Search
  • 65mag

Blending Traditions

By Bettina McBee | Photo by Manny Espinoza



Listening to Chef Jacques Zagouri speak, you can sense his love of culinary arts flowing from his voice. You can feel the joy that he feels when preparing exquisite entrées and mouthwatering desserts. Carmel’s beautiful landscape and fresh air reminds Zagouri of France. He was born in Normandy and raised in Nice. Mischievous in his youth, Zagouri was talented at driving his mother crazy. “I was a handful,” he admits. His father, searching for a solution to harness his son’s energy, asked a friend and restaurant owner for advice. The response: put him in the kitchen.


Immediately, Zagouri was mesmerized. Entertained by the dancing flames of the fire and delighted with the delectable smells of multiple flavors, his heartbeat to the rhythmic sounds of utensils stirring in the pots. Such a choreography was fascinating to Zagouri, and he was hooked. When his father asked him what he wanted to do with his life, he announced that he wanted to be a chef. He graduated from the Culinary High School in Nice and grew to become a celebrated master in culinary arts. His travels took him to Spain, where he learned of spices such as paprika, saffron, and parsley. He experimented with oregano, thyme, and cumin while living in Israel. While traditional French cuisine doesn’t call for many spices, Zagouri enjoys blending new flavors in with tradition.


“I love the freedom of being a chef,” he explains. “It’s the art of taking a variety of foods, cultures, and my personal experiences to create something new.” Zagouri’s career started 34 years ago, and over time, his talents have grown, as has his clientele. He’s dazzled prime ministers, presidents, world ambassadors, and celebrities with his culinary talents. Apparently, none of that has compared to preparing food in Carmel. “Carmel is paradise,” he beams, “the people of Carmel are very supportive.” When he served as executive chef for André’s Bouchée and Fandango, two popular restaurants on the Monterey Peninsula, he became a friend and cooking rock star to locals. It’s hard to differentiate which Zagouri likes more, cooking or people. Being surrounded by fresh produce from farmers markets and fish caught by local fishermen adds to the sustainability and nutritional value of his art. It’s no surprise that fish is his favorite dish. “I love whatever comes from the sea, especially shellfish,” he says.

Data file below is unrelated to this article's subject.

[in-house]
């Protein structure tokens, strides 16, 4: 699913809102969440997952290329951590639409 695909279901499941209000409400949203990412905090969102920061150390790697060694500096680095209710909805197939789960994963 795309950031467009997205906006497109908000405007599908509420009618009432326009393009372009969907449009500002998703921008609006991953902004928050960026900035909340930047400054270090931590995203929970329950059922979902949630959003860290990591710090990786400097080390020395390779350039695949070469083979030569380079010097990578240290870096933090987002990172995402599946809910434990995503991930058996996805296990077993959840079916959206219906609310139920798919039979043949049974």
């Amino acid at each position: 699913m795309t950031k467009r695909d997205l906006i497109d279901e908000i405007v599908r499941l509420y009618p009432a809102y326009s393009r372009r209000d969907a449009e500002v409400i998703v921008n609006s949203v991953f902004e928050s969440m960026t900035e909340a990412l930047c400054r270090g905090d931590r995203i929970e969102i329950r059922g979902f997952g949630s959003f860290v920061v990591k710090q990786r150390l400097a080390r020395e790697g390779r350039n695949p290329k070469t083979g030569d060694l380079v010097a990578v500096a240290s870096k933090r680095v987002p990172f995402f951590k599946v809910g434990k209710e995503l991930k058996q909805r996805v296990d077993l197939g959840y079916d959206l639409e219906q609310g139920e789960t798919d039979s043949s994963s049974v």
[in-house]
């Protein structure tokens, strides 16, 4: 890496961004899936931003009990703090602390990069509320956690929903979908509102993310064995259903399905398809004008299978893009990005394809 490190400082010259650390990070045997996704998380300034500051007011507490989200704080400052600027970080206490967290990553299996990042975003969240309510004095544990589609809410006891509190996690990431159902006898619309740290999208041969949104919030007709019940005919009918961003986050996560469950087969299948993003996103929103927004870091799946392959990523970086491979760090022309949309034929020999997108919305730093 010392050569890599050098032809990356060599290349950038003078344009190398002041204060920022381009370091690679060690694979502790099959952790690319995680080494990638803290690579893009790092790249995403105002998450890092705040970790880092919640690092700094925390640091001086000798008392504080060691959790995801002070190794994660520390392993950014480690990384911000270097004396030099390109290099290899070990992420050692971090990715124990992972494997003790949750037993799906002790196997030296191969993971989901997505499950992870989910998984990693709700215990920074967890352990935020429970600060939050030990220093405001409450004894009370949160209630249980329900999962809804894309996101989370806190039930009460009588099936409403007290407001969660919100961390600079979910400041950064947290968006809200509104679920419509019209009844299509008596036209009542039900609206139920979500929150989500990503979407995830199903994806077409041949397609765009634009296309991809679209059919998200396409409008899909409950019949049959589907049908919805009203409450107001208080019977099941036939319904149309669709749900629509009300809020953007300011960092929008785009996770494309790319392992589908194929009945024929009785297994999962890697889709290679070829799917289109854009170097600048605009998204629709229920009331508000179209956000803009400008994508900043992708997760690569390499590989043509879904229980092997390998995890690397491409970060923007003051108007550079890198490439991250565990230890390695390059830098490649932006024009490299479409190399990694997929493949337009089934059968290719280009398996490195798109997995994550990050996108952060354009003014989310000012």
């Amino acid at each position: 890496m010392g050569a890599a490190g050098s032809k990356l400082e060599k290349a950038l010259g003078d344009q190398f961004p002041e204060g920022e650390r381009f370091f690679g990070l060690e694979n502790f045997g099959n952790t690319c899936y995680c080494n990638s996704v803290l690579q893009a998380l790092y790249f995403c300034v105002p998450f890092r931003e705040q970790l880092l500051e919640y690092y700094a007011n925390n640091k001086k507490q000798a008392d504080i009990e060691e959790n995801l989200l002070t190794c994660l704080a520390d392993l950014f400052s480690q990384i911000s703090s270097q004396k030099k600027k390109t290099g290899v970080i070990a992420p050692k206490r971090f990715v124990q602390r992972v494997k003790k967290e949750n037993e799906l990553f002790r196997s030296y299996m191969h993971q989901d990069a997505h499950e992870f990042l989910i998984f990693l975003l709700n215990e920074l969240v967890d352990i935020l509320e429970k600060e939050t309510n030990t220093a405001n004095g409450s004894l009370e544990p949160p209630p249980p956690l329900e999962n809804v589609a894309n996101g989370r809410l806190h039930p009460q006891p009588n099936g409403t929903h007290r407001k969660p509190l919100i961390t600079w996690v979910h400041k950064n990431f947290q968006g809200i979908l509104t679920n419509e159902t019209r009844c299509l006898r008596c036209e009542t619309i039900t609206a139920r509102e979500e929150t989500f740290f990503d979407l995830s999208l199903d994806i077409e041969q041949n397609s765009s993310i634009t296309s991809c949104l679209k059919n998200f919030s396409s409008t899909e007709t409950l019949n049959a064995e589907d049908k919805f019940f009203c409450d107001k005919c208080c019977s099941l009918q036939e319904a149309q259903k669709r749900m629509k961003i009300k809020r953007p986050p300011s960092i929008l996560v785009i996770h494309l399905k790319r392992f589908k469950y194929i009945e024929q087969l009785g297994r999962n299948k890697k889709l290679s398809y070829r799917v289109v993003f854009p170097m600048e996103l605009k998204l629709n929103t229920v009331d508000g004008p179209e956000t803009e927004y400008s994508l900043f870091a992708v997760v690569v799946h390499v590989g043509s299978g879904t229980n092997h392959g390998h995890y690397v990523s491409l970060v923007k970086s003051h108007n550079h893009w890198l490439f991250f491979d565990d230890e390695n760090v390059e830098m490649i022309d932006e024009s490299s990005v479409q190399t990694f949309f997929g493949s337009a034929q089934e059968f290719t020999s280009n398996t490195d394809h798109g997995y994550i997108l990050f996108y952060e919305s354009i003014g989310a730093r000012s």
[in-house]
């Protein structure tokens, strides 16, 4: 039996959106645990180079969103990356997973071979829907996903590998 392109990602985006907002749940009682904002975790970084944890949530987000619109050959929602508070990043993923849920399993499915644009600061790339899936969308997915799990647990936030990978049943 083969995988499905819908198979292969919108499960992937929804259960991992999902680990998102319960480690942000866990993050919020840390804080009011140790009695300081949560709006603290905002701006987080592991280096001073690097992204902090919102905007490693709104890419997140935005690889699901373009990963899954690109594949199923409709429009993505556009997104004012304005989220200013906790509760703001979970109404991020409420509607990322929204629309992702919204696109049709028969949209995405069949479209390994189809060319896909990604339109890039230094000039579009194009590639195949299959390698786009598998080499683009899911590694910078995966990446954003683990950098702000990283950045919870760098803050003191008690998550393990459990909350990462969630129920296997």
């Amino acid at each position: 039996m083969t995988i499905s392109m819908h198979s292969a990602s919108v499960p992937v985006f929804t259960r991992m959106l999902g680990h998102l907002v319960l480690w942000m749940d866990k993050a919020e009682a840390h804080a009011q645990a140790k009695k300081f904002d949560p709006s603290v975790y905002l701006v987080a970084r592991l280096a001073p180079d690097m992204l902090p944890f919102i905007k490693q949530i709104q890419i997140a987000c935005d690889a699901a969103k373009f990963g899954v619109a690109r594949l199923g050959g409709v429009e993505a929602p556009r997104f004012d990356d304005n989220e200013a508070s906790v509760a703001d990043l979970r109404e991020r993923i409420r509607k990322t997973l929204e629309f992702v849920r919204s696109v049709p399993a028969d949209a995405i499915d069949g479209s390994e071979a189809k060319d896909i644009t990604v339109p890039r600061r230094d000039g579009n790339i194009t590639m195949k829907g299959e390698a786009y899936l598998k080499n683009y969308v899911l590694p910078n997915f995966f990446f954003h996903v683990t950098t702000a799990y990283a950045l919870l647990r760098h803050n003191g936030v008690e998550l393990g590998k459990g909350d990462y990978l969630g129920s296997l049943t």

His dedication to the community is reflected in his tireless involvement in local fundraisers such as Taste of Carmel, Pebble Beach Food & Wine, and the Big Sur Food & Wine Festival. Enjoyable selections from Zagouri’s traditional French cuisine include Brie en croute, Dungeness crab cake with lemon saffron, le filet boeuf au homard, duck liver, braised lamb shank with lime and maple syrup sauce with Moroccan couscous and roasted peanuts, and puff pastry-stuffed snail with demi-glace garlic butter. This is the cuisine that reminds him of home. “My mother is an excellent cook,” he says.

He seeks her advice when he has any questions while preparing a traditional French dish. She’ll tell him to use a little bit of this or a dash of that. But giving vague instructions is a trademark of many good cooks. And when Zagouri humbly asks her to be more specific in her measurements, she proudly reminds him that he is a world-class chef who possesses all the tools of the trade. For more information, visit Chef Zagouri at chefjac.com.

0 comments

Recent Posts

See All